• 1 Plaintiffs' notion concerning the absence of expert testimony requires more than we are willing to impute to the knowledge and experience of laymen to understand. In other words, the various surgical techniques (suture ligature (needle and catgut), "free tie," and electric cauterization) used to stop bleeding from an area where tissue is surgically removed are not within the common understanding of laymen. This is not a case where a sponge is left in a patient's abdomen following surgery. The question of how to terminate bleeding in a surgical area is a complex one involving many considerations, not to mention such as the situation at bar, where the patient is unconscious. Expert testimony is sorely needed. Only when it is present is the layman juror placed in a position to assess whether the duty resulting after the complications arose was in fact breached. Taber v. Riordan (1980), 83 Ill. App.3d 900, 905-06.

The trial court struck the issue of whether Dr. Kitt was negligent in not informing Mr. Alton that bleeding complications arose after the initial surgery while the patient was still anesthetized. The plaintiffs have not briefed the issue on appeal, although it is preserved. Again, as indicated previously, no testimony exists that a physician's failure to inform a patient of such complications was at variance with standard procedures employed by the medical community. Directing a verdict, then, was correct.

Plaintiffs alleged Dr. Kitt negligently discharged Mr. Alton without examining him and detecting bleeding. Purportedly, Dr. Kitt failed to consult medical records indicating that, when released from the hospital, Mr. Alton had been bleeding from the mouth. As to such error, the issue is not before us. Plaintiffs withdrew the issue, on their own motion, in the trial court.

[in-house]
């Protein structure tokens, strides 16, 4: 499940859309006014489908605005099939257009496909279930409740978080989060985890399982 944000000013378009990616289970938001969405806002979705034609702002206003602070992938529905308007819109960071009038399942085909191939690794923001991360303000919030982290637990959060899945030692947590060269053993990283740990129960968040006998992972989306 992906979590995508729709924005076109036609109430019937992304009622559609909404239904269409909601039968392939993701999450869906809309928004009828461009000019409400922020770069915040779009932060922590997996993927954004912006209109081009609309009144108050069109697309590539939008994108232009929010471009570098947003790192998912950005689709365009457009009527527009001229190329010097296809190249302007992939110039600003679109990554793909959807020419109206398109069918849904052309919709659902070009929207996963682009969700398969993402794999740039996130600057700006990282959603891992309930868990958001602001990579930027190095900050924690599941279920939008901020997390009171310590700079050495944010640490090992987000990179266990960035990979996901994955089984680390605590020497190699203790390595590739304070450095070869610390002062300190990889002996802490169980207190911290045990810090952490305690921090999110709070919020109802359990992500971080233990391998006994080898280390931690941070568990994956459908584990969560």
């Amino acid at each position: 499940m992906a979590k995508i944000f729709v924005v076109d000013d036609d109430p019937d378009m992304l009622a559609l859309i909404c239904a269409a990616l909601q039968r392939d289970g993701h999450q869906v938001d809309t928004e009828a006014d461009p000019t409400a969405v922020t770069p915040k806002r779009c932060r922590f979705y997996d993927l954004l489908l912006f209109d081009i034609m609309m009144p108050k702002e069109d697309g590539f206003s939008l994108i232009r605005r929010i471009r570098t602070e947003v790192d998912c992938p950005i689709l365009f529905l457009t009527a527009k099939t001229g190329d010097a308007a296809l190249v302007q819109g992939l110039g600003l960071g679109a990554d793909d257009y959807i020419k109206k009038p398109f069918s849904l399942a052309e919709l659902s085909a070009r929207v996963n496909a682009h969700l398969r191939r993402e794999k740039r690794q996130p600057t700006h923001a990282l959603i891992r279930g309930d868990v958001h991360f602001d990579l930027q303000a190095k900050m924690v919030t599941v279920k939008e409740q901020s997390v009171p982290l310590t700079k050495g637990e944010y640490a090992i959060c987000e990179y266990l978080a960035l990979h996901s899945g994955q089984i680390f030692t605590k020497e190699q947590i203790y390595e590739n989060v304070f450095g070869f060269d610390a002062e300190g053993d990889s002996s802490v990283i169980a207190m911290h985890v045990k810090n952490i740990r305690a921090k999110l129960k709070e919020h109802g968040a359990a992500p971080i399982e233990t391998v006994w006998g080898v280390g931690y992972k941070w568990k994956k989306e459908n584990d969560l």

Concerning the failure to examine, plaintiffs contend Mr. Alton was not examined on the day of release, that he was bleeding and in pain, but no medication was prescribed and no home care given. The trial court viewed these claims in a light most favorable to plaintiffs. Even so, a directed verdict was entered. Such was proper.

The fatal error with respect to this complaint was plaintiffs' failure to produce some evidence on not one, but two, components of the cause of action. Again, absent was testimony which established the prevailing medical practice of discharging a patient. Dr. Kitt testified what he recollected he did, but no proof was elicited from any expert medical witness that those discharge methods were not considered consistent with the standard practice in the medical community. Notwithstanding this deficiency, no evidence was produced whereby the post-operative injuries sustained by Mr. Alton were causally linked to any practice of Dr. Kitt in discharging him from St. John's Hospital (see Burrow v. Widder (1977), 52 Ill. App.3d 1017, 1023). Merely because Mr. Alton began bleeding at home within two days of discharge is not evidence of negligence for releasing him originally.

The final two negligence claims concern Dr. Kitt's alleged failure to examine Mr. Alton prior to discharge and prescribe appropriate medication. Plaintiffs contend Dr. Rubenstein testified to certain customs and standards in the medical community. Then, they conclude, Dr. Kitt's conduct, because it deviated from such standards, adequately forms the question for the jury's resolution.

• 2 The gap in plaintiffs' reasoning is that it makes a leap we cannot accept. Merely because Dr. Kitt's conduct was at variance with that which Dr. Rubenstein indicated to be the norm does not mean Dr. Kitt was negligent. Plaintiffs' lawyer never queried Dr. Rubenstein or any other expert as to whether Dr. Kitt's conduct deviated from acceptable medical standards. Lacking such an inquiry, the difference in Dr. Kitt's methods only shows that his course of conduct was different. Reasons may have existed for the difference. ( Stevenson v. Nauton (1979), 71 Ill. App.3d 831, 835.) What they were, if any, was not developed. Nonetheless, a difference in treatment, or a physician's opinion as to the appropriate medical procedure does not establish negligence.